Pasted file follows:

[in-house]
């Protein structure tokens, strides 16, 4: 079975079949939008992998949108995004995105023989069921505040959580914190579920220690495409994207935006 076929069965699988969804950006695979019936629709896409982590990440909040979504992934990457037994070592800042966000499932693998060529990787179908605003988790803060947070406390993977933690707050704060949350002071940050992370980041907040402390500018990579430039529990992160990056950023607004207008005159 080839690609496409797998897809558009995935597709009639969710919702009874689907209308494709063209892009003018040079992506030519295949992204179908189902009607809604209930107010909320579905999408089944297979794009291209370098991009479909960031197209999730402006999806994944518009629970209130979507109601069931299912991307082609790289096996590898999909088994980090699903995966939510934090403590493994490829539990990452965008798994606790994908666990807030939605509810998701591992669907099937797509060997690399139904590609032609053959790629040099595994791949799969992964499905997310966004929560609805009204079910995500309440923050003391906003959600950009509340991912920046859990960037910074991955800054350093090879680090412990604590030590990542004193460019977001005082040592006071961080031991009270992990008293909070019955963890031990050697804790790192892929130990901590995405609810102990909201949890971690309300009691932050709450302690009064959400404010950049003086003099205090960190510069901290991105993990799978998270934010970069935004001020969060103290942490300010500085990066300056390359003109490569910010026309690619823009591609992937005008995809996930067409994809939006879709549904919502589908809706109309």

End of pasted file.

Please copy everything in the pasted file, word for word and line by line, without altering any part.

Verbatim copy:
[in-house]
């Protein structure tokens, strides 16, 4: 079975079949939008992998949108995004995105023989069921505040959580914190579920220690495409994207935006 076929069965699988969804950006695979019936629709896409982590990440909040979504992934990457037994070592800042966000499932693998060529990787179908605003988790803060947070406390993977933690707050704060949350002071940050992370980041907040402390500018990579430039529990992160990056950023607004207008005159 080839690609496409797998897809558009995935597709009639969710919702009874689907209308494709063209892009003018040079992506030519295949992204179908189902009607809604209930107010909320579905999408089944297979794009291209370098991009479909960031197209999730402006999806994944518009629970209130979507109601069931299912991307082609790289096996590898999909088994980090699903995966939510934090403590493994490829539990990452965008798994606790994908666990807030939605509810998701591992669907099937797509060997690399139904590609032609053959790629040099595994791949799969992964499905997310966004929560609805009204079910995500309440923050003391906003959600950009509340991912920046859990960037910074991955800054350093090879680090412990604590030590990542004193460019977001005082040592006071961080031991009270992990008293909070019955963890031990050697804790790192892929130990901590995405609810102990909201949890971690309300009691932050709450302690009064959400404010950049003086003099205090960190510069901290991105993990799978998270934010970069935004001020969060103290942490300010500085990066300056390359003109490569910010026309690619823009591609992937005008995809996930067409994809939006879709549904919502589908809706109309």